How to Make a Low Fat Hollandaise Sauce
Hollandaise sauce is often the key ingredient in items like Eggs Benedict, but the sauce also works well on foods like steaks, vegetables and seafood. Sandwiches can also benefit from a small dallop of Hollandaise sauce. The only problem with Hollandaise is that it's full of fat and high in calories; just one cup of sauce has roughly 120 fat grams, and at least half of the fat is saturated. Calorie-wise, one cup of Hollandaise has a whopping 1110 calories!
Why is Hollandaise sauce so rich in terms of fat and calories? There are two main culprits: butter and eggs. Most Hollandaise sauce recipes require half a cup of butter and 3-4 egg yolks (in some cases as many as half a dozen yolks). Butter contributes the majority of the saturated fat; one cup of butter carries over 180 fat grams. Egg yolks provide some protein and necessary vitamins, which is nice; however, even one cup of pure egg yolk has 75 grams of fat.
To shift the fat and caloric contents of Hollandaise sauce to the lesser, you can substitute the butter and egg yolks with plain yogurt and egg substitute (e.g., Egg Beaters), respectively. The following low-fat Hollandaise sauce recipe results in a sauce that has only 4 grams of fat and 140 calories per cup.
- 1 Cup Plain yogurt
- 1 Cup Egg substitute
- 2 teaspoons Lemon juice
- 1 tablespoon Dill seasoning
- 1/2 teaspoon Salt, (Optional)
- 1/2 teaspoon Dijon mustard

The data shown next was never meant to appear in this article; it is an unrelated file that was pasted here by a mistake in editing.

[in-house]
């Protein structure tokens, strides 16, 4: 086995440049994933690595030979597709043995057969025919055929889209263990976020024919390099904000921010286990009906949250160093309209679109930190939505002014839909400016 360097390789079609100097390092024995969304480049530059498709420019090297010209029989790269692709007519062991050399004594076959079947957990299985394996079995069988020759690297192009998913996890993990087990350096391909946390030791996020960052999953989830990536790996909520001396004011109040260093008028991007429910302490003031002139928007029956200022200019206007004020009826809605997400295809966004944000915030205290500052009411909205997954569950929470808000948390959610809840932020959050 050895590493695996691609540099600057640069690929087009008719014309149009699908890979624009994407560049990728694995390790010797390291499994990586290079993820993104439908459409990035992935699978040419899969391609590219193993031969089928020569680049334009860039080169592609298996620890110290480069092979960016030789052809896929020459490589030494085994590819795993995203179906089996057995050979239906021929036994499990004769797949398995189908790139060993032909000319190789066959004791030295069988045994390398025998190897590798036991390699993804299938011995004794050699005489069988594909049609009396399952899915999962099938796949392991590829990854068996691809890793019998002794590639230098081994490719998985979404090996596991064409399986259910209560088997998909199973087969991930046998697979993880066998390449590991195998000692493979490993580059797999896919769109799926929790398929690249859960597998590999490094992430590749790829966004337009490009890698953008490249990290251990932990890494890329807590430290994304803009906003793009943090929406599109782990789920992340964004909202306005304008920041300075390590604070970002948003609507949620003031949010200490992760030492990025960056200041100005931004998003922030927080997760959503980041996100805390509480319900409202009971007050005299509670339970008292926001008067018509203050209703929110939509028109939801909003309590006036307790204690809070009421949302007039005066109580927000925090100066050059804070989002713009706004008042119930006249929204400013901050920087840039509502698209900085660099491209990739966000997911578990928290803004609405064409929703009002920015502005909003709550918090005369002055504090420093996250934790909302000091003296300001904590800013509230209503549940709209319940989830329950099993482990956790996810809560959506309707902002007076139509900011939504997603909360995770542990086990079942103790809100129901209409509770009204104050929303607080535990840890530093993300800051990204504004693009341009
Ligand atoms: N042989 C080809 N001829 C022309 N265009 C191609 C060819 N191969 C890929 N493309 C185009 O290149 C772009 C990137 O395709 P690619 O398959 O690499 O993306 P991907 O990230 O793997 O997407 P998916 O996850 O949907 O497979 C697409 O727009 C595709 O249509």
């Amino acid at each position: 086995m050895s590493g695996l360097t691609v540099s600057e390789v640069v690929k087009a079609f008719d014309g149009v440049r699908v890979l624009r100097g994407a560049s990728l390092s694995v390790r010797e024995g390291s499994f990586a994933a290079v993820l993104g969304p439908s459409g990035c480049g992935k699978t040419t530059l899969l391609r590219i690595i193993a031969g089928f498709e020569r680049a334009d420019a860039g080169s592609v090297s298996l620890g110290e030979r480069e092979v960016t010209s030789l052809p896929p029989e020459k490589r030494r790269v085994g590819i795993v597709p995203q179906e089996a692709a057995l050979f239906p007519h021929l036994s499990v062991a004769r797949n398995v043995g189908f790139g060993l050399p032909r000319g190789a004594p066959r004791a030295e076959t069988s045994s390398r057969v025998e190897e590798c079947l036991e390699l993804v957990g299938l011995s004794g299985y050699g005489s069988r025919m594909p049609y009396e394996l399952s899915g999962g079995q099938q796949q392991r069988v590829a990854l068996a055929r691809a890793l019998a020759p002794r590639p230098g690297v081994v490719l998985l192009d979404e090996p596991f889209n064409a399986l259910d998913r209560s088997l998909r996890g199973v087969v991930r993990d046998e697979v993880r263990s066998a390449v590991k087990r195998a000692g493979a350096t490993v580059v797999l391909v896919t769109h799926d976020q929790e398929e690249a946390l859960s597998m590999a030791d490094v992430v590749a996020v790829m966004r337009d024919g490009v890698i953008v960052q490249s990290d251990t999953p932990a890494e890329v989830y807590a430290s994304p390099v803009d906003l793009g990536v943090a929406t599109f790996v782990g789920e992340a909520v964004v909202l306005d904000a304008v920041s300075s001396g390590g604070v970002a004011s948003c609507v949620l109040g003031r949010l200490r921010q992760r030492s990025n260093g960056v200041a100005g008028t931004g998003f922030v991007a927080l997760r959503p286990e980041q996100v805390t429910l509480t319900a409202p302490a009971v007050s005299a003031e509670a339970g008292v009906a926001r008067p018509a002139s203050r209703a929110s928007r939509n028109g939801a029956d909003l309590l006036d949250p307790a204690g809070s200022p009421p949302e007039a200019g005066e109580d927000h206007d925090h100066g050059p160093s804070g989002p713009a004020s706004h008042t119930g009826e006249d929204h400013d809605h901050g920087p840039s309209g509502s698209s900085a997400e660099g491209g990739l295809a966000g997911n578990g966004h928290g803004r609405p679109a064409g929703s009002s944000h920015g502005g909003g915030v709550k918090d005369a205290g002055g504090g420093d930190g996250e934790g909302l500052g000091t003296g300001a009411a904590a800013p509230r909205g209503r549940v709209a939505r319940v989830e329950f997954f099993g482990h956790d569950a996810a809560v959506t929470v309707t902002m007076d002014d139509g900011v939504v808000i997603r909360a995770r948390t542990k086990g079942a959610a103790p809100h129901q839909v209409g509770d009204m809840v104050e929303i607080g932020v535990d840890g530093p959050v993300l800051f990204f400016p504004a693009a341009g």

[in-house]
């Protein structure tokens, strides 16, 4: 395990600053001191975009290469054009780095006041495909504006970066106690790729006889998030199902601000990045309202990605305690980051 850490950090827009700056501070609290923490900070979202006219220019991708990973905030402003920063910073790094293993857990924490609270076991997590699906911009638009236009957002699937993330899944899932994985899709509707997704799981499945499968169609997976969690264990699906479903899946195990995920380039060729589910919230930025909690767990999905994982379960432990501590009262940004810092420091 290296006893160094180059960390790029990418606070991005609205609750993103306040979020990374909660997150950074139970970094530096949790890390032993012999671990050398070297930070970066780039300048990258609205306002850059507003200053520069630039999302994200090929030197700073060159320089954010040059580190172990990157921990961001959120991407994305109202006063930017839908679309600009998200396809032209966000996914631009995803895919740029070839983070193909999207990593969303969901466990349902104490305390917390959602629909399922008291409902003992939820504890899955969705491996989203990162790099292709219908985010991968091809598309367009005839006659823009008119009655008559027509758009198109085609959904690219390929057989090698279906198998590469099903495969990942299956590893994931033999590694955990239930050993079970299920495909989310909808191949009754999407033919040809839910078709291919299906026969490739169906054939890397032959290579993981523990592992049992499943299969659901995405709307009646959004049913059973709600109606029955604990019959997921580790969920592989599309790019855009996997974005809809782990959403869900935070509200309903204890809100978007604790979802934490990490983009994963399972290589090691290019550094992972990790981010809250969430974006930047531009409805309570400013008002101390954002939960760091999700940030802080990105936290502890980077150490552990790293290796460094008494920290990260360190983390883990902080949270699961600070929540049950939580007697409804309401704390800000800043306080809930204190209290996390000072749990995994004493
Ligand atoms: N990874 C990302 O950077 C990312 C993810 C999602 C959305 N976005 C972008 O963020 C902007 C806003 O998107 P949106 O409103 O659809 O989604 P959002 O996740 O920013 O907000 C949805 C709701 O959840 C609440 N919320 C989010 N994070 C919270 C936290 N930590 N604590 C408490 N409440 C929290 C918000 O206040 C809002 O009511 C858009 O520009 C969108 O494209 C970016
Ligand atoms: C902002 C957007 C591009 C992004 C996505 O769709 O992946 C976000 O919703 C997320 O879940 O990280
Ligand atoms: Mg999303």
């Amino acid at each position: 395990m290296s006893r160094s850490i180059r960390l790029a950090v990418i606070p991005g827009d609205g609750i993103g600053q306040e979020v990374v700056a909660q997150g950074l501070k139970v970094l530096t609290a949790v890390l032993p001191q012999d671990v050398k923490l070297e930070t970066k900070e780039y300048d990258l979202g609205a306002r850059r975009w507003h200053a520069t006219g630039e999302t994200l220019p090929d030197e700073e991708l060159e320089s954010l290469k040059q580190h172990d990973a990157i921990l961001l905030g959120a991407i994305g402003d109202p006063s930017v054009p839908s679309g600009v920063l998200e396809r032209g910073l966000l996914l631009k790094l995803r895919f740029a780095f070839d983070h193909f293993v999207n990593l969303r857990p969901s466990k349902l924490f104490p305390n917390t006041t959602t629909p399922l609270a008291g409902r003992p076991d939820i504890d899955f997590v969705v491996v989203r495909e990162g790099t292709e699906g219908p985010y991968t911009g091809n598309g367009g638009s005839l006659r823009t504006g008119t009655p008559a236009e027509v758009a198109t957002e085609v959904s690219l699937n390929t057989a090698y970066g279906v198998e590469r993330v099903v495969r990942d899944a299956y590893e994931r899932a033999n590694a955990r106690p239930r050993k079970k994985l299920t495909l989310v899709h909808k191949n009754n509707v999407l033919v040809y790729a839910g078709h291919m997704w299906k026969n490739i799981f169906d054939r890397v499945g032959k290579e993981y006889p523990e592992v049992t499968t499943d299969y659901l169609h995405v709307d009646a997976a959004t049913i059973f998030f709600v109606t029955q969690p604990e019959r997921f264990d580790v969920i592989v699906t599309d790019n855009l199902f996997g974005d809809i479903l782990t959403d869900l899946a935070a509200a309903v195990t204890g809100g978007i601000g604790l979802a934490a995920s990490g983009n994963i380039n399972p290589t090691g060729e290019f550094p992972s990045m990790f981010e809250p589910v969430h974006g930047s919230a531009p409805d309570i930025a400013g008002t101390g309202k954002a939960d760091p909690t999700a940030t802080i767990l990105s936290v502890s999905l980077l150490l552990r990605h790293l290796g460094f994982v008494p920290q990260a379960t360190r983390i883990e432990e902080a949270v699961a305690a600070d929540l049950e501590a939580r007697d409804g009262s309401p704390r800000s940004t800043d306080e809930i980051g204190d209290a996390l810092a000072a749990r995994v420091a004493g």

- Pinch Cayenne pepper, (To taste)
- Pinch Paprika, (To taste)
- Add the yogurt, egg substitute, lemon juice and Dijon mustard into a 1 quart pot and mix these ingredients together.
- Cook the mixture over low to medium heat for 15 minutes. The mixture should thicken.
- Add the dill, salt, and pepper seasonings into the mixture and continue to heat another 5 minutes.
- Remove sauce from heat and let stand about 2 minutes. Serve warm over food.
|Serving size: 1 cup|
|Calories from Fat||36|
|% Daily Value *|
|Fat 4 g||6%|
|Saturated fat 3 g||15%|
|Unsaturated fat 1 g|
|* The Percent Daily Values are based on a 2,000 calorie diet, so your values may change depending on your calorie needs. The values here may not be 100% accurate because the recipes have not been professionally evaluated nor have they been evaluated by the U.S. FDA.|
The above Hollandaise sauce recipe calls for plain yogurt, which does contribute some fat to the sauce. If you choose to use non-fat plain yogurt, however, the final product will have under a gram of fat per cup.
For variations on the above provided Hollandaise sauce recipe, try the following substitutions:
- Béarnaise sauce: Add half a teaspoon of tarragon, half a teaspoon of shallots and one teaspoon of white wine instead of the lemon juice.
- Choron sauce: Add the Béarnaise sauce ingredients and one teaspoon of pure tomato paste.
- Maltaise sauce: Make the Hollandaise less tart by substituting one teaspoon of orange juice for one teaspoon of lemon juice.